The art of storytelling gives children a basic framework for understanding truth as well as the courage to live and tell about it. This week, I’m posting six important things to know about great stories! Here are important things #3 and #4:
3. You cannot have a good story without conflict. When you begin to write you realize this. Writing great stories involves chasing your main characters up a tree and throwing stones at them (I think Donald Miller said that). On a more personal level, you begin to understand your own story better when recognize this profound truth. You begin to understand and find comfort in the midst of your own suffering, because you discover a way to reconcile where we find ourselves in this world with what the Author of our stories tells us about himself. He tells us that he’s good. He tells us he is at work in all things to bring about good for us, and he tells us we should trust him. Seeing how a story works gives us the ability to see above the fray and imagine what God could be up to. Stories remind us that our lives and our suffering too are going somewhere.
4. Stories open our eyes to the real world beyond our sight. If we adults are honest, most of us do not use our imaginations in the ways that we did when we were kids. We may daydream about a new job, a new iPhone, or a new home, but we certainly don’t spend our time thinking about dragons, fairies, swords, and giants. As we grow up, we start to forget what it’s like to use our imaginations for good both because we think we’ve got the world figured out and because we begin to lose the sense of wonder that captured us as children. The older we get the more our eyes are drawn only to what’s in front of us, and we fail to remember that there is an entire world beyond what our eyes can see! We often fail to remember that there is a real battle raging in the spiritual realm—even when the fruits of this battle are being played out in our fantasies. Because we’ve forgotten to dream about fighting against the powers of darkness, we forget that this is what Christians do. Fairy tale darkness experienced through great stories is meant to shed light on life as it really is in the present—life in a fallen world, which is presently ruled by evil principalities and powers, with whom we are at war.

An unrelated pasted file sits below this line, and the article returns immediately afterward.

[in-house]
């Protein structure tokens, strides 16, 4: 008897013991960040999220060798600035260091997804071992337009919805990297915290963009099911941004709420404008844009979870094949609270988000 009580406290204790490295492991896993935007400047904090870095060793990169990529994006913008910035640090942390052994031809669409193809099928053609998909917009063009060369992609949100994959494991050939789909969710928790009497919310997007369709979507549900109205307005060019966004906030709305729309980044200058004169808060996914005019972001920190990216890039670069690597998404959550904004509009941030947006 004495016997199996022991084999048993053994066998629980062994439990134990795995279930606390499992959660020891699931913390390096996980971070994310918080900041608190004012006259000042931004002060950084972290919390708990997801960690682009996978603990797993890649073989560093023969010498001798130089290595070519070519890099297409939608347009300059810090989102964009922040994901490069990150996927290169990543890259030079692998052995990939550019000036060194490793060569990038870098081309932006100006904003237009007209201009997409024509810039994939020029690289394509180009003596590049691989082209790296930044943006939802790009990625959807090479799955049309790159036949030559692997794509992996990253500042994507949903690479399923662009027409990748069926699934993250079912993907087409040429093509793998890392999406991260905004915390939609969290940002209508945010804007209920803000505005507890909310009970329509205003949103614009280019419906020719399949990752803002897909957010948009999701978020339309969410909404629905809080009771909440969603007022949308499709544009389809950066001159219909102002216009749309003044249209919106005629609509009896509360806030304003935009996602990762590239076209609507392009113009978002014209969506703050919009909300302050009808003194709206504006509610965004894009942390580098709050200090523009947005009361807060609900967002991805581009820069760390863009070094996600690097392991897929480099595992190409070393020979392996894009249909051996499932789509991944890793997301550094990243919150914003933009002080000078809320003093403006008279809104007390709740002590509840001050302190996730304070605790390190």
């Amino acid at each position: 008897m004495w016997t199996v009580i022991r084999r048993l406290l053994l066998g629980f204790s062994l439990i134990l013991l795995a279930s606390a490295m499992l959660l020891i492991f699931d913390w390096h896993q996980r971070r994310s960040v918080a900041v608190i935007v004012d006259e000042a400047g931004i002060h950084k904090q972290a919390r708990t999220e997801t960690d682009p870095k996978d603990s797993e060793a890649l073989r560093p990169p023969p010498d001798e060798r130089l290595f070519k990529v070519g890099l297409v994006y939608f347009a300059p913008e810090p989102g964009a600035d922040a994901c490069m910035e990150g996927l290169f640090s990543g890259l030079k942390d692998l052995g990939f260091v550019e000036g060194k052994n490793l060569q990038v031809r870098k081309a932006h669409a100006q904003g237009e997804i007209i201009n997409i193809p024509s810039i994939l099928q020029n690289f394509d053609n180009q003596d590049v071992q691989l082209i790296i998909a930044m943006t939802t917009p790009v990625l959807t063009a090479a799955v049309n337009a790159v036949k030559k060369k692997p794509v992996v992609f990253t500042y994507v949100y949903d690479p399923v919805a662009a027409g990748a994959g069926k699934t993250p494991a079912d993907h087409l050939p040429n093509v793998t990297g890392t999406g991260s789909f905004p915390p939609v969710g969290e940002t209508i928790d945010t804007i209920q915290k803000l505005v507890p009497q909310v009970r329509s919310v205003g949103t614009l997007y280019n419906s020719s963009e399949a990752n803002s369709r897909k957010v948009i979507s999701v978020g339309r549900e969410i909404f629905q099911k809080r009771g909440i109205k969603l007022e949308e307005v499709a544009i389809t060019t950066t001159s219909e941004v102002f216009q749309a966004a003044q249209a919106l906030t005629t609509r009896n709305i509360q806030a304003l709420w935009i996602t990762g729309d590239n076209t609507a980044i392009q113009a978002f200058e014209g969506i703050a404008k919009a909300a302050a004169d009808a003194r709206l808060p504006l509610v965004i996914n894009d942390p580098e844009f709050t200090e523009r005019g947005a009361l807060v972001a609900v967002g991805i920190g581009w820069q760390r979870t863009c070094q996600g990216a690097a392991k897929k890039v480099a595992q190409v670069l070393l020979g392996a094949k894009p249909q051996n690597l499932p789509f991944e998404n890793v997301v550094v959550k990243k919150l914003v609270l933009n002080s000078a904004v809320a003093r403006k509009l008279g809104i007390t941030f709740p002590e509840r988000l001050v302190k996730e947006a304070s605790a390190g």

If you missed #1 and #2, check them out here. The chronological Bible-storying method has been used for years in New Tribes Missions, and it has gained new traction through Michael Novelli’s book Shaped By Story. Check out the children’s ministry stories that Michael has put together with the pastors at sister Acts 29 church, Soma Communites, in Tacoma, WA. Also, take time to read reflections on this movement from children’s ministry leaders Amy Dolan and Henry Zonio. Make sure you download Amy’s article from Children’s Ministry Magazine‘s Jan/Feb edition. You’ll find a link on Henry’s post. It makes sense that children’s ministry would use a missionary strategy, because each new generation is an unreached people group. This method really is the future of children’s ministry, and it is one of the driving philosophies behind the new curriculum we’ve adopted, God’s Story! More on that soon!